Using the first two chapters of Hard Times explore how Dickens shows his dislike to the education system

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Using the first two chapters of ‘Hard Times’ explore how Dickens shows his dislike to the education system

I will write an essay telling you about the way in which Charles Dickens disapproved of the education system, in the 19th Century. Dickens was a hopeful, courageous, imaginative and intelligent man and showed this through his mind blowing novels which include Oliver Twist, A Christmas Carol, Great Expectations and many more. It was to be in the eighteen hundreds that the government introduced a reform in the education system, this would include all working class children the right to go to school. Dickens gladly agreed that this was the right thing, but what Dickens didn’t agree with was the utilitarian system that involved teaching children nothing but facts. Dickens believed this was ridding the children of an imagination, something Dickens thought had to be endorsed in order for a good education, and he shows this in the novel ‘Hard Times’. Finally I will be focusing on why Dickens disliked the 19th Century education system, I will be using the first two chapters of ‘Hard Times’.

From reading the first two chapters it is quite obvious to the reader that Dickens is purposely using the word ‘facts’. In the eighteen hundreds teachers only taught facts, the teachers only believed facts were needed and so that’s what they planted. Dickens keeps saying facts because he wants to drill facts into the reader’s head, so they know how the school children felt when they had facts drilled into their heads.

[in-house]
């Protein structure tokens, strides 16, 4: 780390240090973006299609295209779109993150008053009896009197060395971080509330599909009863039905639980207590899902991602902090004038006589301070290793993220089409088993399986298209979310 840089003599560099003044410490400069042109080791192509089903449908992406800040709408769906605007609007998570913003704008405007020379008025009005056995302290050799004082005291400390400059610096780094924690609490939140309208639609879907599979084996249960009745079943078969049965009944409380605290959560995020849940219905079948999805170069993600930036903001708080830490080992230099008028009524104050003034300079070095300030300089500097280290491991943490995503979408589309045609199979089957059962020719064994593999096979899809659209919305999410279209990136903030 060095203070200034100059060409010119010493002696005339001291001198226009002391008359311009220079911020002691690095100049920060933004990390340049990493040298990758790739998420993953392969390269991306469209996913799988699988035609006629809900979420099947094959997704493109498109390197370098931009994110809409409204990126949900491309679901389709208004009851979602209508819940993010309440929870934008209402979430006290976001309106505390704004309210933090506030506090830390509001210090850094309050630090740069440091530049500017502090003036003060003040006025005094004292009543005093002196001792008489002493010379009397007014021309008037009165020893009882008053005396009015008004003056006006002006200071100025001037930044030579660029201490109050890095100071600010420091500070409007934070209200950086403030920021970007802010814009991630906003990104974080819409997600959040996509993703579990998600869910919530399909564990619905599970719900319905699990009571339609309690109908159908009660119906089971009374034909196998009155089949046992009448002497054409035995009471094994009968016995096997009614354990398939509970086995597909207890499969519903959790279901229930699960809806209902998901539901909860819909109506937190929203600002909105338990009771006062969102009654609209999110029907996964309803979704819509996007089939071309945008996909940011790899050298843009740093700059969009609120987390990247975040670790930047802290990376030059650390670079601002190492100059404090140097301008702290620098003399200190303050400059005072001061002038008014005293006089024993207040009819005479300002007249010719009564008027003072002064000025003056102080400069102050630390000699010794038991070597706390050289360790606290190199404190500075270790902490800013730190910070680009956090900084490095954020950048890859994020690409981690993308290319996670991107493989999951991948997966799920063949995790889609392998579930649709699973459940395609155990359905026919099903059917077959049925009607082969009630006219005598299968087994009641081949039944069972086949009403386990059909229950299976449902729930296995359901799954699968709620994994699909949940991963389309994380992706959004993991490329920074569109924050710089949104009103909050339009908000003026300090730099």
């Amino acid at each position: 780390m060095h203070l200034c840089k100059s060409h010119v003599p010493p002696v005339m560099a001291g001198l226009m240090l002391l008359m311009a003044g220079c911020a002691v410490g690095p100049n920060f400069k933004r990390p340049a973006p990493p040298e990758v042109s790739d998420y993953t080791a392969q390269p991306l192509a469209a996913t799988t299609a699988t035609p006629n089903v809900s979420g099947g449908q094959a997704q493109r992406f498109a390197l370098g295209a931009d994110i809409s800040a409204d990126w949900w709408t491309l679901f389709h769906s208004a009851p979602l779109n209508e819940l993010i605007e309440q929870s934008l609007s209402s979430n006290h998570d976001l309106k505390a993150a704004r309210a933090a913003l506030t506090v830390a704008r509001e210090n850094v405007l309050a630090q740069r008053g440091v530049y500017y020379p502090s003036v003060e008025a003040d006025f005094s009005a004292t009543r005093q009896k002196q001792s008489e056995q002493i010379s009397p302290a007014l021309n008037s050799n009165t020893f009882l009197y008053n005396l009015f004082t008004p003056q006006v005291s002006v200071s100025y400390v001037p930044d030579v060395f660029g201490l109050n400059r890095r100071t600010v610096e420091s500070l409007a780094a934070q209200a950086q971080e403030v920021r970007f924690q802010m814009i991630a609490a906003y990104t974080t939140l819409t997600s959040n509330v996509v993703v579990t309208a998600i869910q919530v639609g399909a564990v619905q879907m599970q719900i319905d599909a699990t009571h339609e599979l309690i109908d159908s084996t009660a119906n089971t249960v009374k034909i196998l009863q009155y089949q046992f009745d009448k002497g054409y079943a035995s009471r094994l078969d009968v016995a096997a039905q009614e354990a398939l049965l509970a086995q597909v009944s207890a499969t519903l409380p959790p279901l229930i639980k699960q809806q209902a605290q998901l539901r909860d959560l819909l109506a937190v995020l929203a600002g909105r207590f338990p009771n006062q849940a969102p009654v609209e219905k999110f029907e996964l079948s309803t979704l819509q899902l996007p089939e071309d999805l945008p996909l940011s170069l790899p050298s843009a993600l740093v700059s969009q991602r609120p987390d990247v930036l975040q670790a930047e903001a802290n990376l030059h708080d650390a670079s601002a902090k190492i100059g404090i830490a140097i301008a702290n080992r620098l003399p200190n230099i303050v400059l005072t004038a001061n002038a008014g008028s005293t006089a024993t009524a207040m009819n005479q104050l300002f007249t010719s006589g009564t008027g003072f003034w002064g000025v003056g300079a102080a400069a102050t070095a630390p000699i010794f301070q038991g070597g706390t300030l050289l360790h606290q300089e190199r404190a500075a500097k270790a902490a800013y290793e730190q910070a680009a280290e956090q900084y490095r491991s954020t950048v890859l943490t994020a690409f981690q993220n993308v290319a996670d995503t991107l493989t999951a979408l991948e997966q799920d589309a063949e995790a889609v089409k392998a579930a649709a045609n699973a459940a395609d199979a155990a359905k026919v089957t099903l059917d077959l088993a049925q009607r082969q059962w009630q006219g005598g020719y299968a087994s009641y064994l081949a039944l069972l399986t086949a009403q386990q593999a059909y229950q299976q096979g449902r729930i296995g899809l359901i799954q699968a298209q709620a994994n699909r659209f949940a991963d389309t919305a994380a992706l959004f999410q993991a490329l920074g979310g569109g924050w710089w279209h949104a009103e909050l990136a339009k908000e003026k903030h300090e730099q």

Dickens wants to show through the names of the chapters, what his thoughts are towards the education system. Dickens calls the second chapter ‘Murdering the Innocents’. From the word ‘murdering’ I get thoughts of anger, sadness and ruthlessness. The word ‘innocents’ is a frail, weak word and represents the children’s vulnerable imagination. So Dickens wants the reader to think that the reader to think that the children’s imagination is being murdered by the fact loving teachers.

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The teachers are given dry, dubious names upon Dickens ill-bred view on the teachers and the education system. The first teacher Dickens introduces us to is ‘Mr Gradgrind’. Gradgrind is given a bad image by Dickens, but just by Gradgrinds name the reader can make their own image upon him. The word ‘grind’ is purposely used by Dickens, it is a tough, hostile word and from reading the rest of the chapter, it is as though Gradgrind is grinding facts into the children or grinding the imagination out of the children. The reader perceives Gradgrind as a nostalgic, old ...

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